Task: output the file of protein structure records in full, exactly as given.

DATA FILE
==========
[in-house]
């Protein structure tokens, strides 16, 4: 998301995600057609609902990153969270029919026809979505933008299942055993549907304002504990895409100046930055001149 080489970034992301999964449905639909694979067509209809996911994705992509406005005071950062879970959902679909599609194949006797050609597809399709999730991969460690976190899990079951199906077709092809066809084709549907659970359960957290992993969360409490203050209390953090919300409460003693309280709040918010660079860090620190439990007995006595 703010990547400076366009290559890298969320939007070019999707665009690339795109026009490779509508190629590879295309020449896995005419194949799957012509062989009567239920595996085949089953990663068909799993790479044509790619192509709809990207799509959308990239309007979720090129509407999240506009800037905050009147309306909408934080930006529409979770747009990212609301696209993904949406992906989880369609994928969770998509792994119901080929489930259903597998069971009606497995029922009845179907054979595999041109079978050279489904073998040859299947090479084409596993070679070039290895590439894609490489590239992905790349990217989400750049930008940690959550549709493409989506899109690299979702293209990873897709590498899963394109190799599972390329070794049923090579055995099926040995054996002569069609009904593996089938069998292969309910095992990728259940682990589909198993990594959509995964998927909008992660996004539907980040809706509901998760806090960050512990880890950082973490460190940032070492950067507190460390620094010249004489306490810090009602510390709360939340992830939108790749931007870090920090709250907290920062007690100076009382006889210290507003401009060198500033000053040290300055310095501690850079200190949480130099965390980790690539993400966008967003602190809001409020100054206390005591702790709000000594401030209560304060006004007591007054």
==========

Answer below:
[in-house]
């Protein structure tokens, strides 16, 4: 998301995600057609609902990153969270029919026809979505933008299942055993549907304002504990895409100046930055001149 080489970034992301999964449905639909694979067509209809996911994705992509406005005071950062879970959902679909599609194949006797050609597809399709999730991969460690976190899990079951199906077709092809066809084709549907659970359960957290992993969360409490203050209390953090919300409460003693309280709040918010660079860090620190439990007995006595 703010990547400076366009290559890298969320939007070019999707665009690339795109026009490779509508190629590879295309020449896995005419194949799957012509062989009567239920595996085949089953990663068909799993790479044509790619192509709809990207799509959308990239309007979720090129509407999240506009800037905050009147309306909408934080930006529409979770747009990212609301696209993904949406992906989880369609994928969770998509792994119901080929489930259903597998069971009606497995029922009845179907054979595999041109079978050279489904073998040859299947090479084409596993070679070039290895590439894609490489590239992905790349990217989400750049930008940690959550549709493409989506899109690299979702293209990873897709590498899963394109190799599972390329070794049923090579055995099926040995054996002569069609009904593996089938069998292969309910095992990728259940682990589909198993990594959509995964998927909008992660996004539907980040809706509901998760806090960050512990880890950082973490460190940032070492950067507190460390620094010249004489306490810090009602510390709360939340992830939108790749931007870090920090709250907290920062007690100076009382006889210290507003401009060198500033000053040290300055310095501690850079200190949480130099965390980790690539993400966008967003602190809001409020100054206390005591702790709000000594401030209560304060006004007591007054």